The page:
‘Islamic terrorism’ an insult that distorts reality

Islamic terrorism’ an insult that distorts reality

Jimmy E. Jones

Jimmy E. Jones is chairman of the Department of World Religions at Manhattanville College in Purchase, N.Y., and president of Masjid Al–Islam New Haven.


  MY wife, Matiniah, and I just returned from Cairo, Egypt, where we directed our third annual month-long Intensive Arabic and Quran Immersion program at Al-Azhar University.

  We took 24 Americans and one Canadian in an ethnically, racially and occupationally diverse group. It included Muslims and non-Muslims, religious leaders and medical professionals as well as undergraduate and graduate students.

  Though we spent July in an overwhelmingly Muslim country, none of us saw or heard about the “Islamic terrorism” one prominent U.S. Republican presidential candidate, Rudolph Giuliani, insists that he and Democrats should talk about. As a person of faith and a Muslim, the term “Islamic terrorism” is unsettling for several reasons.

  First, the term creates the erroneous impression that there is a type of terrorism that is either condoned by or is an integral part of Islamic belief. Nothing could be further from the truth about the religion I voluntarily joined in 1979.

  Second, such a term distorts and creates public confusion about the reality of terrorism. Academician Robert Pape, in his ground-breaking empirical study of worldwide suicide terrorism (discussed in his book “Dying to Win: The Strategic Logic of Suicide Terrorism”) makes it amply clear that over the past 20 years, the vast majority of suicide terrorists were motivated by political, tactical reasons — not by religion.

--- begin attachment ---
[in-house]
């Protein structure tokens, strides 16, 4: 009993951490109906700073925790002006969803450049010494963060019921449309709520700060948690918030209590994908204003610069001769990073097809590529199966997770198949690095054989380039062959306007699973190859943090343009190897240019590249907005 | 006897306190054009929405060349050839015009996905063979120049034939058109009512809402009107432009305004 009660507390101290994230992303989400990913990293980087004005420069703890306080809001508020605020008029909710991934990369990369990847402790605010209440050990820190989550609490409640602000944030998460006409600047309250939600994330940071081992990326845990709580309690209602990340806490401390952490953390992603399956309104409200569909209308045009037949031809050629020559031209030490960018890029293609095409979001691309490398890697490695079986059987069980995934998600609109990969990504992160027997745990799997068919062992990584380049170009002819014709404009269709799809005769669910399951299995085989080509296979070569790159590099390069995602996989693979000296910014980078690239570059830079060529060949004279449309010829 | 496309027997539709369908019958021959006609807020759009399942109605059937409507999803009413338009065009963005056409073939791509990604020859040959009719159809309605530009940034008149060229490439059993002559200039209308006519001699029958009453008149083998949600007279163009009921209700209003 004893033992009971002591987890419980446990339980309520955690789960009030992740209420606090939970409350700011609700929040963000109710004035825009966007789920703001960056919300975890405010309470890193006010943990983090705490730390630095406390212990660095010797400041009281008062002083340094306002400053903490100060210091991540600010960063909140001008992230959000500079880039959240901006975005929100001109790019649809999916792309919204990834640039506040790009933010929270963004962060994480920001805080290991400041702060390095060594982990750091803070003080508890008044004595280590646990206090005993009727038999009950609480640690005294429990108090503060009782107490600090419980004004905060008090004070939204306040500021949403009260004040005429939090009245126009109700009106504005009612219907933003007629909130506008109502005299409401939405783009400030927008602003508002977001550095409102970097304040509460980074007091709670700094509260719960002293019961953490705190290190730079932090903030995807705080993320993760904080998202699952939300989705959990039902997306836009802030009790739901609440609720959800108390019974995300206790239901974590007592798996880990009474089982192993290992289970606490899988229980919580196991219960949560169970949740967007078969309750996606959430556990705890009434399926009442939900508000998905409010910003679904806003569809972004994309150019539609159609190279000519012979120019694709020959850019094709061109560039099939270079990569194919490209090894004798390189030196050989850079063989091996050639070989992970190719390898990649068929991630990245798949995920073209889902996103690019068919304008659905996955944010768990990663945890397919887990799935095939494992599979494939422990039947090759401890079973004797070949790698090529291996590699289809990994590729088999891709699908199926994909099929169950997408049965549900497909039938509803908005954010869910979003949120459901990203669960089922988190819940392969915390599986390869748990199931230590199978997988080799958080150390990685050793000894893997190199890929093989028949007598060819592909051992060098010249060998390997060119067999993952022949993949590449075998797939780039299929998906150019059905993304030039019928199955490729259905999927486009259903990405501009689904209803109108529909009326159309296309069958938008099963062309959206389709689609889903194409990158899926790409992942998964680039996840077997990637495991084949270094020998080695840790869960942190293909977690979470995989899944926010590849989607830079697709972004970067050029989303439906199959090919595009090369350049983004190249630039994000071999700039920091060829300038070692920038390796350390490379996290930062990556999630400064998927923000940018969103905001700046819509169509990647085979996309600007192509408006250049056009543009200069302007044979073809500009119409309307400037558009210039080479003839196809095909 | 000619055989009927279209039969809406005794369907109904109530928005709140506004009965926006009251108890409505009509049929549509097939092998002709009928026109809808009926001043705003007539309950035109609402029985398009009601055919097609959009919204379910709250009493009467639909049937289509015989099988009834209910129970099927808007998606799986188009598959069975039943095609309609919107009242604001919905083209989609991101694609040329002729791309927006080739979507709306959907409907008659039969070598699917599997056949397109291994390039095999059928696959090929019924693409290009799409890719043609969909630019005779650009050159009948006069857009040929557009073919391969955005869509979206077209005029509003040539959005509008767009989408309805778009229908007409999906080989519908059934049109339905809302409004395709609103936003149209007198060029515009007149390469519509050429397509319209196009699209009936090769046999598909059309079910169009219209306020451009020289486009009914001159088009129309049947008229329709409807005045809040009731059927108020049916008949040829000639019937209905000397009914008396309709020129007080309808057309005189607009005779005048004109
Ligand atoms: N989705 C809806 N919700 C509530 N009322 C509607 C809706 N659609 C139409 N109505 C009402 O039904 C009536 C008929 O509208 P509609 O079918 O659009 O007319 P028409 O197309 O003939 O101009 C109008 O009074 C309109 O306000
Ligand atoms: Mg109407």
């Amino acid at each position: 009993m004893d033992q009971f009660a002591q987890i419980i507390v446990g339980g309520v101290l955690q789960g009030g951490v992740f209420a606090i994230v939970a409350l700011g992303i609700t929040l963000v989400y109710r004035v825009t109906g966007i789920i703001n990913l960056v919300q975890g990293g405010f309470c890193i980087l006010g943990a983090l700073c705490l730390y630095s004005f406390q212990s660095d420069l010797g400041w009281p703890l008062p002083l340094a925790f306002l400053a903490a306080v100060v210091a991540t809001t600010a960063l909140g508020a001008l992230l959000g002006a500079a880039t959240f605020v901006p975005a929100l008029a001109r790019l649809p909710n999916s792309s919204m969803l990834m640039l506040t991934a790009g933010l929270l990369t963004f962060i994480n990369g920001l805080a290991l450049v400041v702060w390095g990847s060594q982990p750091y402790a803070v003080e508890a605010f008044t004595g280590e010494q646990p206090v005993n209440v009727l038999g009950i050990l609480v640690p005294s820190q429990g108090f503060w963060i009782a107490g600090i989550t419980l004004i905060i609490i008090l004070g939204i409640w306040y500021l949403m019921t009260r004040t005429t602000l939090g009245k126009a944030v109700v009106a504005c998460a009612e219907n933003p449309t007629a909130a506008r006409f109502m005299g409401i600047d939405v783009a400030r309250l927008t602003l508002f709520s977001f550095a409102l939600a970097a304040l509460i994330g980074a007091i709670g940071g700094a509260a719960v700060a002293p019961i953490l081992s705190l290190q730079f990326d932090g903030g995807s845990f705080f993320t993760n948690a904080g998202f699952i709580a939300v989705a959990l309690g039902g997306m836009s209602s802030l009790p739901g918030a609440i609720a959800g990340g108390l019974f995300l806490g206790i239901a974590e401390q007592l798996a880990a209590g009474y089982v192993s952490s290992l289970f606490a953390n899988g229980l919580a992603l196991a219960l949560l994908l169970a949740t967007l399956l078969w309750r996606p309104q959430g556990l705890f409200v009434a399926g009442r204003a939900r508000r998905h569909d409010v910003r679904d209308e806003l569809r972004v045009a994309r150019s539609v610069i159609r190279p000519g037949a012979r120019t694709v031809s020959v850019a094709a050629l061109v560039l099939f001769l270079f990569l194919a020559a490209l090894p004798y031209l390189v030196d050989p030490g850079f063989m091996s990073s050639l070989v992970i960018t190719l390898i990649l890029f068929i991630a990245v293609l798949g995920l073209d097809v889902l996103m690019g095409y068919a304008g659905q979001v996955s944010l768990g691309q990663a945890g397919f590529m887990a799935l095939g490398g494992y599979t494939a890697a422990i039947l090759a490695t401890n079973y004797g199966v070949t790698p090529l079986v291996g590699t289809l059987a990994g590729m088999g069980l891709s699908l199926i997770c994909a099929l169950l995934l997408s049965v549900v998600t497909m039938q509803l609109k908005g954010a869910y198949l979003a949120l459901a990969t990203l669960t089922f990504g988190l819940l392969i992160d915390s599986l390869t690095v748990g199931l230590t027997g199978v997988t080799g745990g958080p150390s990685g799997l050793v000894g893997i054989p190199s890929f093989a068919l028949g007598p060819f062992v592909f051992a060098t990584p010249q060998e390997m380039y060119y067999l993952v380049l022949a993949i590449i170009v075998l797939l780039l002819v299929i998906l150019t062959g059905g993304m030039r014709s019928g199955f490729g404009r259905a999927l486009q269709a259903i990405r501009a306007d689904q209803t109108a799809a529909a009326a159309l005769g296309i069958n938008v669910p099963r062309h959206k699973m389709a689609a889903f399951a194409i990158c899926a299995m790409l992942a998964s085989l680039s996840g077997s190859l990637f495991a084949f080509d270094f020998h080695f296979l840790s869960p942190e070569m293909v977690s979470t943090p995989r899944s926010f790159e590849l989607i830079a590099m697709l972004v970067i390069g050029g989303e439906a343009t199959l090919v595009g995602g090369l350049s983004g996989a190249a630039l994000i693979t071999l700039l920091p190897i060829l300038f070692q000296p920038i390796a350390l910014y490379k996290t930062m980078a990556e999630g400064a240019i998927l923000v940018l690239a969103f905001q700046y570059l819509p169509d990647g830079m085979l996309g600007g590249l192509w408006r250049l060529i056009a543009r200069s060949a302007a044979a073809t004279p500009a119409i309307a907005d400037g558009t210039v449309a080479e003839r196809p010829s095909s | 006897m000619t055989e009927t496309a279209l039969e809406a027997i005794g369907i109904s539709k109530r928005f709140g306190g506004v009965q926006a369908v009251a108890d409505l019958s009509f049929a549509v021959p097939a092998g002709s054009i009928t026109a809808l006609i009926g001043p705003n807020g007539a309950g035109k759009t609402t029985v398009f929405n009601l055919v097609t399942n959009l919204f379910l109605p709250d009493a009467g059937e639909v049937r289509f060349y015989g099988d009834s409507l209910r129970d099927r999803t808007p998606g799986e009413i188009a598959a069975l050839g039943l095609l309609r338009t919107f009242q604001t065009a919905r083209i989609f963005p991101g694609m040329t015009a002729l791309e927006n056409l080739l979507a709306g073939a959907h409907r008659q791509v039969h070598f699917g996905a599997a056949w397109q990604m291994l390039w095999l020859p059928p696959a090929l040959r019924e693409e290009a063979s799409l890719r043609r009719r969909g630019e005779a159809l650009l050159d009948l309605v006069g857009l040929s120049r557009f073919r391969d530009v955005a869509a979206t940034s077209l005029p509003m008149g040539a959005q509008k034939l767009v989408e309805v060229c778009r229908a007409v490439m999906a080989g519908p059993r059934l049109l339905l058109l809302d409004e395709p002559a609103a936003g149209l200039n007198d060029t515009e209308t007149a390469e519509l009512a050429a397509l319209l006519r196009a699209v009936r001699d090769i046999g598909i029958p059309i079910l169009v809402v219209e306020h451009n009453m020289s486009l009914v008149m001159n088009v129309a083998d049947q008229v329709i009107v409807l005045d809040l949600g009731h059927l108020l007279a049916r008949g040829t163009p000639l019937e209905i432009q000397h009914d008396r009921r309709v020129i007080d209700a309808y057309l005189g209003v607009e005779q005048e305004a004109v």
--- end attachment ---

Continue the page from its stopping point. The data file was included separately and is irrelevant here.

Finally, the term “Islamic terrorism” is an insult to the more than 1.2 billion Muslims in the world who are not at war with anybody.

As a Muslim American who has spent over three decades trying to build bridges between religious, racial and ethnic communities, I am shocked that a serious presidential candidate can be so callous, insensitive and divisive on such an important issue.

The logic behind the use of this inflammatory term seems to go something like this: “Since Sept. 11 was done by Muslims and we see the mainly Muslim-on-Muslim carnage in Iraq, why not call it Islamic terrorism?” Based on this spurious line of reasoning, why isn’t Giuliani challenging Democrats to talk about “black criminality” or “Catholic pedophilia,” since blacks are over-represented in U.S. jails and the Catholic Church seems to have significant issues with child sexual abuse.

  Let’s face it, every religious community has extremists —some of them go so far as to murder people in the name of their faith. However, this should not give public figures like presidential candidates the license to paint us all with a broad, negative brush. To me, my faith matters, and I resent the use of language in such a way as to demonize my or anybody else’s religious group for the purpose of furthering an individual’s political career.


Originally published in Faith Matters section of the New Haven Register and reprinted with permission of the author


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